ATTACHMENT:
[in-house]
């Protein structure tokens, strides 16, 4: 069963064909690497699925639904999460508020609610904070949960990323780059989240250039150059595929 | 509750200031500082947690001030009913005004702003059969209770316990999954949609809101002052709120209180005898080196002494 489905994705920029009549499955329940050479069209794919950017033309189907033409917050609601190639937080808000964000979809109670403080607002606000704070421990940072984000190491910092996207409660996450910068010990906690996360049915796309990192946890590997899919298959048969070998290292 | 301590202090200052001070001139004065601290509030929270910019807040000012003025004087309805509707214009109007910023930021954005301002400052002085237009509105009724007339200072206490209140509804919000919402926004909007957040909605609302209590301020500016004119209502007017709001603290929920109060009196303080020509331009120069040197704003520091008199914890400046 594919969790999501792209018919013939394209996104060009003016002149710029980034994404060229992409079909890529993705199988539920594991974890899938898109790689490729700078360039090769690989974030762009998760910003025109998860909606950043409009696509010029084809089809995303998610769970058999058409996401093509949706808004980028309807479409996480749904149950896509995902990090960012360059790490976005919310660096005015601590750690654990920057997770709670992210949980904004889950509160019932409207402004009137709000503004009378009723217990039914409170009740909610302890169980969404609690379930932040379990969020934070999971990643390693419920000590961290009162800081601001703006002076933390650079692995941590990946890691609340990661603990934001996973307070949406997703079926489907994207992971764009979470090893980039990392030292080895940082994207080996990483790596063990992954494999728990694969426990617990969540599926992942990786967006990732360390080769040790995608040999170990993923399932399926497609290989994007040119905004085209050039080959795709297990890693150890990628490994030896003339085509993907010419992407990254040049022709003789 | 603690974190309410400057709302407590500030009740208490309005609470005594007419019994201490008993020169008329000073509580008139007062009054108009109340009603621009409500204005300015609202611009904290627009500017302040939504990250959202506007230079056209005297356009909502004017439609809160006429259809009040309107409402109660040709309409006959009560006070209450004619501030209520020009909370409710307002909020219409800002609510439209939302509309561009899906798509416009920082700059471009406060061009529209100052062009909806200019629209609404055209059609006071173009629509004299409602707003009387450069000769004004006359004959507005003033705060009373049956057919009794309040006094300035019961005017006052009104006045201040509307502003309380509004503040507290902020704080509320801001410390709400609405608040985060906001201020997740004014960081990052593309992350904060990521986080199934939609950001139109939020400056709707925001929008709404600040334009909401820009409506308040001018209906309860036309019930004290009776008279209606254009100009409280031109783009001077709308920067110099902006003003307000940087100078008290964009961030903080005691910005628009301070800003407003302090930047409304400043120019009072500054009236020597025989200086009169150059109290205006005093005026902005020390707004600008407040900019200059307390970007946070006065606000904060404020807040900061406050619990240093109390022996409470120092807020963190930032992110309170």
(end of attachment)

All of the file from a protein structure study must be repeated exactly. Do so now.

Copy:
[in-house]
């Protein structure tokens, strides 16, 4: 069963064909690497699925639904999460508020609610904070949960990323780059989240250039150059595929 | 509750200031500082947690001030009913005004702003059969209770316990999954949609809101002052709120209180005898080196002494 489905994705920029009549499955329940050479069209794919950017033309189907033409917050609601190639937080808000964000979809109670403080607002606000704070421990940072984000190491910092996207409660996450910068010990906690996360049915796309990192946890590997899919298959048969070998290292 | 301590202090200052001070001139004065601290509030929270910019807040000012003025004087309805509707214009109007910023930021954005301002400052002085237009509105009724007339200072206490209140509804919000919402926004909007957040909605609302209590301020500016004119209502007017709001603290929920109060009196303080020509331009120069040197704003520091008199914890400046 594919969790999501792209018919013939394209996104060009003016002149710029980034994404060229992409079909890529993705199988539920594991974890899938898109790689490729700078360039090769690989974030762009998760910003025109998860909606950043409009696509010029084809089809995303998610769970058999058409996401093509949706808004980028309807479409996480749904149950896509995902990090960012360059790490976005919310660096005015601590750690654990920057997770709670992210949980904004889950509160019932409207402004009137709000503004009378009723217990039914409170009740909610302890169980969404609690379930932040379990969020934070999971990643390693419920000590961290009162800081601001703006002076933390650079692995941590990946890691609340990661603990934001996973307070949406997703079926489907994207992971764009979470090893980039990392030292080895940082994207080996990483790596063990992954494999728990694969426990617990969540599926992942990786967006990732360390080769040790995608040999170990993923399932399926497609290989994007040119905004085209050039080959795709297990890693150890990628490994030896003339085509993907010419992407990254040049022709003789 | 603690974190309410400057709302407590500030009740208490309005609470005594007419019994201490008993020169008329000073509580008139007062009054108009109340009603621009409500204005300015609202611009904290627009500017302040939504990250959202506007230079056209005297356009909502004017439609809160006429259809009040309107409402109660040709309409006959009560006070209450004619501030209520020009909370409710307002909020219409800002609510439209939302509309561009899906798509416009920082700059471009406060061009529209100052062009909806200019629209609404055209059609006071173009629509004299409602707003009387450069000769004004006359004959507005003033705060009373049956057919009794309040006094300035019961005017006052009104006045201040509307502003309380509004503040507290902020704080509320801001410390709400609405608040985060906001201020997740004014960081990052593309992350904060990521986080199934939609950001139109939020400056709707925001929008709404600040334009909401820009409506308040001018209906309860036309019930004290009776008279209606254009100009409280031109783009001077709308920067110099902006003003307000940087100078008290964009961030903080005691910005628009301070800003407003302090930047409304400043120019009072500054009236020597025989200086009169150059109290205006005093005026902005020390707004600008407040900019200059307390970007946070006065606000904060404020807040900061406050619990240093109390022996409470120092807020963190930032992110309170």